The Alabama map could end up as the marquee Supreme Court redistricting case examining the extent to which map drawers are allowed to pack minority groups into fewer districts or spread them among Whiter ones. The Supreme Court ruled in 2019 that federal courts have no role in determining partisan motives in redistricting, so the only recourse to challenge a map in federal courts is to prove legislators drew racial gerrymanders.
In Georgia, the Republican-led legislature redrew districts in and around Atlanta that critics say diminish the power of Black voters. Most notably, it swapped out about half of Democrat Lucy McBath’s suburban Atlanta district and replaced those voters with more rural conservative ones in northern Georgia, turning it from a safe Democratic seat to a safe Republican one. Rather than run in an unwinnable district, the congresswoman, an African American, is now running in the Democratic primary in a neighboring district against another incumbent, Rep. Carolyn Bourdeaux, who is White.
In one of the state’s three current majority-Black districts, the new map reduces the percentage of Black adults from 52.2 percent to 46.8 percent — though it remains a safe Democratic seat — and siphons off Black communities from the district of Rep. David Scott (D), an African American, into the district of Rep. Marjorie Taylor Greene (R), a conservative firebrand.
Coakley Pendergrass, a minister and community organizer in Cobb County, Ga., is the lead plaintiff in a lawsuit against the state, alleging that Republicans deliberately drew the new map to ensure “that the growth of the state’s Black population will not translate to increased political influence at the federal level.”
The lawsuit claims that the state is required to draw another majority-Black district under the Voting Rights Act. Pendergrass’s home in the suburbs to the northwest of Atlanta is drawn into a staunchly conservative district, making it impossible for him and other Black voters, who typically vote Democratic, to elect a candidate of their choice, his attorneys argued in the suit.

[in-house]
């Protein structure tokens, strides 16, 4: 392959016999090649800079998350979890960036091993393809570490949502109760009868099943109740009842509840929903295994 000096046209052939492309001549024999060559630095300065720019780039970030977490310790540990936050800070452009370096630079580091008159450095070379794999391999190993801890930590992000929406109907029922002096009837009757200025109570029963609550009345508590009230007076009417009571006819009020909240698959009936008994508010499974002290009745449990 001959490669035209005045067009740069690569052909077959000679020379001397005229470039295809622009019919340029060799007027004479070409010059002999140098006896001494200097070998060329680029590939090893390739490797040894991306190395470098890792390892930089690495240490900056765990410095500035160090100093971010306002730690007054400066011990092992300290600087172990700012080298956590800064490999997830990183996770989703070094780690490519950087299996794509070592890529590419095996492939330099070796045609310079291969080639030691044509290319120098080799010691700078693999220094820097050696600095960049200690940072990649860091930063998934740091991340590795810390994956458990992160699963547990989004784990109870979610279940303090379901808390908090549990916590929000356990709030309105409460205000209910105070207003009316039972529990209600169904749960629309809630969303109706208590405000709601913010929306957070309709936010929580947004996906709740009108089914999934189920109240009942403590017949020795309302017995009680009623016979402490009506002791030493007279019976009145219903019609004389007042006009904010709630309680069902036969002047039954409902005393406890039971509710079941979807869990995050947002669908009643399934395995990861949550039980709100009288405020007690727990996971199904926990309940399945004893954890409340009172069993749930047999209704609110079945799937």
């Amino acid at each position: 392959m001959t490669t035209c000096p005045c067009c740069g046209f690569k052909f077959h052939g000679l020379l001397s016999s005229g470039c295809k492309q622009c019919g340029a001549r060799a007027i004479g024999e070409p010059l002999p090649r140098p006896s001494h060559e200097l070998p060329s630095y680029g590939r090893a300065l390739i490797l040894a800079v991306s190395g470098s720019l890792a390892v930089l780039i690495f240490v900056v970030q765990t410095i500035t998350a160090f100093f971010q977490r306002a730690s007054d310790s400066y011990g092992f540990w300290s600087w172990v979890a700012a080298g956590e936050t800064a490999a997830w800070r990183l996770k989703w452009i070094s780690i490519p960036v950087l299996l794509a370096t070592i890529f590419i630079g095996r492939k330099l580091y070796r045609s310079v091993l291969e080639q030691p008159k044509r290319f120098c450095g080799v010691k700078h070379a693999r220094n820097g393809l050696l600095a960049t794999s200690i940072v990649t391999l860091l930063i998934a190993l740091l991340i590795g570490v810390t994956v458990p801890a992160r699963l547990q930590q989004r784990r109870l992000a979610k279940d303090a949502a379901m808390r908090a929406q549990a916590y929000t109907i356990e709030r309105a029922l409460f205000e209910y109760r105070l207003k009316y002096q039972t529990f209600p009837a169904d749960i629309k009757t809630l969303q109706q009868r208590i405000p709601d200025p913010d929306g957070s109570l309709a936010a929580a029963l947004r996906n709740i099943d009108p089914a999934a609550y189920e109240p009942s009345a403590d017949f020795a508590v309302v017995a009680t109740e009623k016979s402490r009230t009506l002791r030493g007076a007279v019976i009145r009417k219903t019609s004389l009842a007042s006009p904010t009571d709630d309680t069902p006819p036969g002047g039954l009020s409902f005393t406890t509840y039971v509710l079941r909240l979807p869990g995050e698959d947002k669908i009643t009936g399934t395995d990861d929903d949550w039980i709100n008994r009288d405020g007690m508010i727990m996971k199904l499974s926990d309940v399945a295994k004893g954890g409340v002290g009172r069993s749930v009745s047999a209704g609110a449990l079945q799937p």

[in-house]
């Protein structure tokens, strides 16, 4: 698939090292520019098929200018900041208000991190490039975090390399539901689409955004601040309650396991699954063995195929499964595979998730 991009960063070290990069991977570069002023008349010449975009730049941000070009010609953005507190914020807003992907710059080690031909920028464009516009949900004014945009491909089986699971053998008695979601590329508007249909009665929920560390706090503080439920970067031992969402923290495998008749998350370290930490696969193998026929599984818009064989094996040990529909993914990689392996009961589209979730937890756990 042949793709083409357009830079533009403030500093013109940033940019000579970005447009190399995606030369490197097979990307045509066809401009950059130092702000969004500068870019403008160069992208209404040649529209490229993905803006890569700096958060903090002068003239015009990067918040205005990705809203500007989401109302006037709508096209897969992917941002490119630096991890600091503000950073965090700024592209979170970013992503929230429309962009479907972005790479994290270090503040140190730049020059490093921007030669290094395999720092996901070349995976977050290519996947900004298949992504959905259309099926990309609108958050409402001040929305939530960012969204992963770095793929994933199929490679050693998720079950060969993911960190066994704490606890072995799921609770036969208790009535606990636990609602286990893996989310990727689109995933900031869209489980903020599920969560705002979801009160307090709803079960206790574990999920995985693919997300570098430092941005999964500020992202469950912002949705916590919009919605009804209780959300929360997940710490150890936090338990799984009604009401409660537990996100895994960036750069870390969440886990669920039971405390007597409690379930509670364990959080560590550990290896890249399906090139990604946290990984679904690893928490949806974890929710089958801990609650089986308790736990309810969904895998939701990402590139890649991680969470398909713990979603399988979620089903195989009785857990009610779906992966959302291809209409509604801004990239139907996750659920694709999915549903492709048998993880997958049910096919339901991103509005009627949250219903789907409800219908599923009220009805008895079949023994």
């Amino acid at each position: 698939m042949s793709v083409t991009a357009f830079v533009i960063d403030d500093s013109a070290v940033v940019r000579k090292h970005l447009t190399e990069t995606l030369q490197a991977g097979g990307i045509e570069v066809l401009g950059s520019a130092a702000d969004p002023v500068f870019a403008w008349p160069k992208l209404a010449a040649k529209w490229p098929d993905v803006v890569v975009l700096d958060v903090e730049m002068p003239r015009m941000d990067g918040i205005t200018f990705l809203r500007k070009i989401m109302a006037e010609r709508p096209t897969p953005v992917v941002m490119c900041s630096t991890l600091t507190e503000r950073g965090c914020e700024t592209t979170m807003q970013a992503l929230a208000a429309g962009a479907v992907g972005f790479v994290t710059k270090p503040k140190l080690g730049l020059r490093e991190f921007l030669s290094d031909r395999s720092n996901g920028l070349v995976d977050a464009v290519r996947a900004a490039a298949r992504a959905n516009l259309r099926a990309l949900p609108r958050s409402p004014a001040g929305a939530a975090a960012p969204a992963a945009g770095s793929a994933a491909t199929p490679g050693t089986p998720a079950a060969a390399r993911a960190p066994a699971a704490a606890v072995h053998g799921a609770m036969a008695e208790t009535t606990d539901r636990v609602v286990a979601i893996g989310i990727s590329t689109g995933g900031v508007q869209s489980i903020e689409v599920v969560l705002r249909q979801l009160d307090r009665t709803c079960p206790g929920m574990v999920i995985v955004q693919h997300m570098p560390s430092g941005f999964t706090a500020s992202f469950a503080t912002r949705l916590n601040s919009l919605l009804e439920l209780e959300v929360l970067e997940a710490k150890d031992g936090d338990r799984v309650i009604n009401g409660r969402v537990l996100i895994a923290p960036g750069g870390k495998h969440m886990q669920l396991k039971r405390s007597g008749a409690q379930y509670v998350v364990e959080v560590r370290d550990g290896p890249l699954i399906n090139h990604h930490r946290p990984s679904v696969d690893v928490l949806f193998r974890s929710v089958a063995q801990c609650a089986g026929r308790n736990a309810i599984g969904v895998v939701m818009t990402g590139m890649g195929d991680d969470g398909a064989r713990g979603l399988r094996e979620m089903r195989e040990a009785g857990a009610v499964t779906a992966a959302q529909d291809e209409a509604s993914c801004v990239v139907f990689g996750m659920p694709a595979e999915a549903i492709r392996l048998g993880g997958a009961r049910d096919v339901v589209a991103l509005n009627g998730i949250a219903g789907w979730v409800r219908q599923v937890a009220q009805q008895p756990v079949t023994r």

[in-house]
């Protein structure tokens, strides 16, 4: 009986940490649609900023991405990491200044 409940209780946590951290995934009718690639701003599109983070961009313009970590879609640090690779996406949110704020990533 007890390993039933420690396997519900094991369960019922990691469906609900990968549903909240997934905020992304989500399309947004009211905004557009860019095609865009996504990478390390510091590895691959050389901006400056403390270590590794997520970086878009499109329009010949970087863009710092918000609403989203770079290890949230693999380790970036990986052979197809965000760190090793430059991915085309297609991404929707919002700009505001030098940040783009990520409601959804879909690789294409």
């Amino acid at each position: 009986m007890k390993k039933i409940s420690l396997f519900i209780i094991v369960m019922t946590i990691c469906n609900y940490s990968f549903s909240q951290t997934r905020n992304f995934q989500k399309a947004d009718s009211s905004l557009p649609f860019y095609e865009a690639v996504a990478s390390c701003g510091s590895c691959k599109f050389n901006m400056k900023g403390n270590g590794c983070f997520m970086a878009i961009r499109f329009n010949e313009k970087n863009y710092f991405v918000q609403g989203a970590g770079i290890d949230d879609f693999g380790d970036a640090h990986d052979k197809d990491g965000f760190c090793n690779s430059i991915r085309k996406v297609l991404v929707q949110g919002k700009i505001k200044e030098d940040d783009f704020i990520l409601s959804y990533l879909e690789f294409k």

“The party in charge determines who they want to vote for them,” Pendergrass said in an interview. “We feel redistricting is taking the vote away from minorities. It’s not that we feel, we know it’s taking the vote away.”
In North Carolina, map drawers blew up Rep. G.K. Butterfield’s district, replacing Black voters with rural Whites. Butterfield (D), who is Black, decided not to run for reelection. In Tennessee, legislators passed a map this week that chopped Nashville into three districts, spreading Black voters among them. The 5th District, whose adult population was about 21 percent Black, would now be only 11 percent Black.
Rep. Jim Cooper, a White Democrat who currently represents all of the city, on Tuesday announced he would retire at the end of his term, accusing Republican legislators of “dismembering Nashville.”
“The damage this map does to the political influence of minority groups in Nashville is devastating,” he said in an earlier statement. “That voice is silenced when we are colonized by outlying rural communities.”
In Florida,Gov. Ron DeSantis (R)last week released his own congressional map that would give Republicans as many as four more House seats by reducing the voting strength of Black communities in the state. DeSantis’s proposal erases the majority-Black district that runs from Jacksonville to Tallahassee, the seat for which is currently held by Rep. Al Lawson, a Black Democrat. He also would turn a safe Democratic seat held by Rep. Val Demings, a Black Democrat who is now running for Senate, into one Trump would have won by double digits.
Kathay Feng, a redistricting expert at Common Cause, said the massive growth in communities of color over the past decade means that their representation should have grown, not shrunk.
“It’s a falsehood for political pundits or operatives to say status quo is sufficient,” she said. “You can’t force your 12-year-old to continue wearing the clothes of a 2-year-old. It’s pretending like they haven’t grown.”
Latinos, the fastest-growing demographic in the United States, fared slightly better than Blacks, solely because of the seats they picked up in California. In Texas, the population grew by 4 million people over the past decade, half of them Latinos. The population explosion yielded the state two new seats, both of which the GOP legislature drew to be majority-White. The Justice Department is suing the state, alleging it is violating the Voting Rights Act, which says that where a majority-minority district can be drawn, states should do so.
Kelly Ward Burton, executive director of National Democratic Redistricting Committee, the advocacy group created by former attorney general Eric Holder, said Republican gerrymanders have been blunted in some areas through the creation of independent commissions. The election of Democratic governors in key states such as Pennsylvania, Wisconsin and Michigan also has helped protect communities of color from unilateral GOP maps. But, Ward said, there are still significant problems with how many maps undercut those voters.
“I think it proves our point that they are scared of the voters, they know this country is growing and growing against them and they don’t want to risk districts where the voters have a say,” she said.
Adam Kincaid, who runs the National Republican Redistricting Trust, did not directly respond to a question about how communities of color are treated in the new maps. But he said in an email: “Redistricting is unfolding in line with where our expectations were a year ago. Republicans will be well positioned to take back the House and then defend their new majority.”